After the war the building was to be rebuilt as the Central Military House. However, the works did not start as the walls of the castle were demolished by the Communist authorities of Poland. In 1975 however, the works on reconstruction of the castle to its 18th century design were given a green light and the project by Piotr Biegański was chosen. It houses Warsaw's Center for Contemporary Art (Centrum Sztuki Współczesnej) since 1985.
The Castle currently houses the Centre for Contemporary Art, with its collections and temporary exhibitions, concerts, and educational workshops. The Centre has organized over 600 exhibitions since 1990. Since 2010 the Centre's director is an Italian, Fabio Cavallucci.References:
The Veste Coburg is one of Germany's largest castles. The hill on which the fortress stands was inhabited from the Neolithic to the early Middle Ages according to the results of excavations. The first documentary mention of Coburg occurs in 1056, in a gift by Richeza of Lotharingia. Richeza gave her properties to Anno II, Archbishop of Cologne, to allow the creation of Saalfeld Abbey in 1071. In 1075, a chapel dedicated to Saint Peter and Saint Paul is mentioned on the fortified Coberg. This document also refers to a Vogt named Gerhart, implying that the local possessions of the Saalfeld Benedictines were administered from the hill.
A document signed by Pope Honorius II in 1206 refers to a mons coburg, a hill settlement. In the 13th century, the hill overlooked the town of Trufalistat (Coburg's predecessor) and the important trade route from Nuremberg via Erfurt to Leipzig. A document dated from 1225 uses the term schloss (palace) for the first time. At the time, the town was controlled by the Dukes of Merania. They were followed in 1248 by the Counts of Henneberg who ruled Coburg until 1353, save for a period from 1292-1312, when the House of Ascania was in charge.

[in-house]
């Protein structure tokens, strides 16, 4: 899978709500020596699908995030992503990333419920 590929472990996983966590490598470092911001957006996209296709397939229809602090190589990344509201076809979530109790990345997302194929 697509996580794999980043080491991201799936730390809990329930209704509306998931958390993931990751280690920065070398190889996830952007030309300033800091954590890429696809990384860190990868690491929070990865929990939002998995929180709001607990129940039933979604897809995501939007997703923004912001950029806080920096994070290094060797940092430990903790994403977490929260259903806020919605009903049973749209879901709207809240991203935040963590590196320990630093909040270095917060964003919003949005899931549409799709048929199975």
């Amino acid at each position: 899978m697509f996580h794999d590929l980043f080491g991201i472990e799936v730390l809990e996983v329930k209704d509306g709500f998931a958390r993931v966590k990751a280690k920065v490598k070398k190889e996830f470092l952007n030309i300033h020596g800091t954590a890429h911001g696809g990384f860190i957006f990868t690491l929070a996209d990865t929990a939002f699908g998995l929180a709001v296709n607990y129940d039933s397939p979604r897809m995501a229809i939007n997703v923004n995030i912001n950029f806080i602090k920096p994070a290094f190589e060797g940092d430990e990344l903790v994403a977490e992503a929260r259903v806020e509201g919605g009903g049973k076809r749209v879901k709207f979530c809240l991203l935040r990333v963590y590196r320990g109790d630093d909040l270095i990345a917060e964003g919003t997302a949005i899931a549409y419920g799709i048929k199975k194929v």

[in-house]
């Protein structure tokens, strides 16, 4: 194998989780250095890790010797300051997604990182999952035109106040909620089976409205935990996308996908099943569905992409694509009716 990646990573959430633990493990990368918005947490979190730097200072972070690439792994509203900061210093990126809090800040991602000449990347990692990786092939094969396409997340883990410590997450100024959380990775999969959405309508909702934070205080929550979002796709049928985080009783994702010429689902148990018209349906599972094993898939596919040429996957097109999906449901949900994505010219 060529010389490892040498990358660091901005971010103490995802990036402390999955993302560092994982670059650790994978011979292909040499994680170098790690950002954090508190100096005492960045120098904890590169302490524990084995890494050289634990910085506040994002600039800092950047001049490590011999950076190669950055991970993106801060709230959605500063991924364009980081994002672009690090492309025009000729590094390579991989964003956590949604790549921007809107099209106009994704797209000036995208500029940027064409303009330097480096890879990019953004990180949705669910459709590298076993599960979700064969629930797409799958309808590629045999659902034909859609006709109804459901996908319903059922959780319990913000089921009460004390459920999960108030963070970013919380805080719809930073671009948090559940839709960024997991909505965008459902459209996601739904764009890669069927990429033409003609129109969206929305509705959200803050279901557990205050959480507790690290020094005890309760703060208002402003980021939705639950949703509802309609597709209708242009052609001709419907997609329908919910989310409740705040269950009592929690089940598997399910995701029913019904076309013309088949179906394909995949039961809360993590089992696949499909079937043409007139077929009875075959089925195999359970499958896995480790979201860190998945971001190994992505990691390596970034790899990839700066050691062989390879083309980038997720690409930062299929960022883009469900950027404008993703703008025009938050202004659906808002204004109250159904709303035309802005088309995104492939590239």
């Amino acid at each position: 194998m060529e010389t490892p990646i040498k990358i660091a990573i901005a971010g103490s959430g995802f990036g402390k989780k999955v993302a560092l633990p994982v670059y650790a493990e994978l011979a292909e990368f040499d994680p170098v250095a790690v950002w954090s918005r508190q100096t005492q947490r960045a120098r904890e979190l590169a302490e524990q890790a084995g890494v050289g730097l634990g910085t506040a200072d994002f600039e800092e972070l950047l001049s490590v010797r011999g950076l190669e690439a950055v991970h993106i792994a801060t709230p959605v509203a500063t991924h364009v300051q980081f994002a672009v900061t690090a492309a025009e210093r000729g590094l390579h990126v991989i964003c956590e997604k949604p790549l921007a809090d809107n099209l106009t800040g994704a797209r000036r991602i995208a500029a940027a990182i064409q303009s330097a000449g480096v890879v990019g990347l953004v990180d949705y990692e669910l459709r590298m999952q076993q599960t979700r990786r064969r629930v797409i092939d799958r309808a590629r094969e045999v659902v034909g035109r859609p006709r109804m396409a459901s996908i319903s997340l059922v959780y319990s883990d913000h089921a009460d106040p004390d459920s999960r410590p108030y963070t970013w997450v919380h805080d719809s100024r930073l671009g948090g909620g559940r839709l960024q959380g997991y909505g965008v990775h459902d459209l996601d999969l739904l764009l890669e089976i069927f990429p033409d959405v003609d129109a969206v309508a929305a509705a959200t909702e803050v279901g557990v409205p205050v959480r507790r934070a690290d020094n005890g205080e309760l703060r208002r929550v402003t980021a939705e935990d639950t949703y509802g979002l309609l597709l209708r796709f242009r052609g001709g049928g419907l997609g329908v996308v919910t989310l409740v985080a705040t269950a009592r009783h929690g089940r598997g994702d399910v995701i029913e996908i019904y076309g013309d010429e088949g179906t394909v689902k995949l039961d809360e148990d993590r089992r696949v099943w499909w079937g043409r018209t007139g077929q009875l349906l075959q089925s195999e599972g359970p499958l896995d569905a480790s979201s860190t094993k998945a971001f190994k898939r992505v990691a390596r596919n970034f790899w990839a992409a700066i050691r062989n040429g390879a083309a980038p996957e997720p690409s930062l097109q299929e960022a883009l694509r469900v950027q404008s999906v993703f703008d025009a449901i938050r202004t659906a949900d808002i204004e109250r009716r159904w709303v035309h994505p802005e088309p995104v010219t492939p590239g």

In 1353, Coburg fell to Friedrich, Markgraf von Meißen of the House of Wettin. His successor, Friedrich der Streitbare was awarded the status of Elector of Saxony in 1423. As a result of the Hussite Wars the fortifications of the Veste were expanded in 1430.
In 1485, in the Partition of Leipzig, Veste Coburg fell to the Ernestine branch of the family. A year later, Elector Friedrich der Weise and Johann der Beständige took over the rule of Coburg. Johann used the Veste as a residence from 1499. In 1506/07, Lucas Cranach the Elder lived and worked in the Veste. From April to October 1530, during the Diet of Augsburg, Martin Luther sought protection at the Veste, as he was under an Imperial ban at the time. Whilst he stayed at the fortress, Luther continued with his work translating the Bible into German. In 1547, Johann Ernst moved the residence of the ducal family to a more convenient and fashionable location, Ehrenburg Palace in the town centre of Coburg. The Veste now only served as a fortification.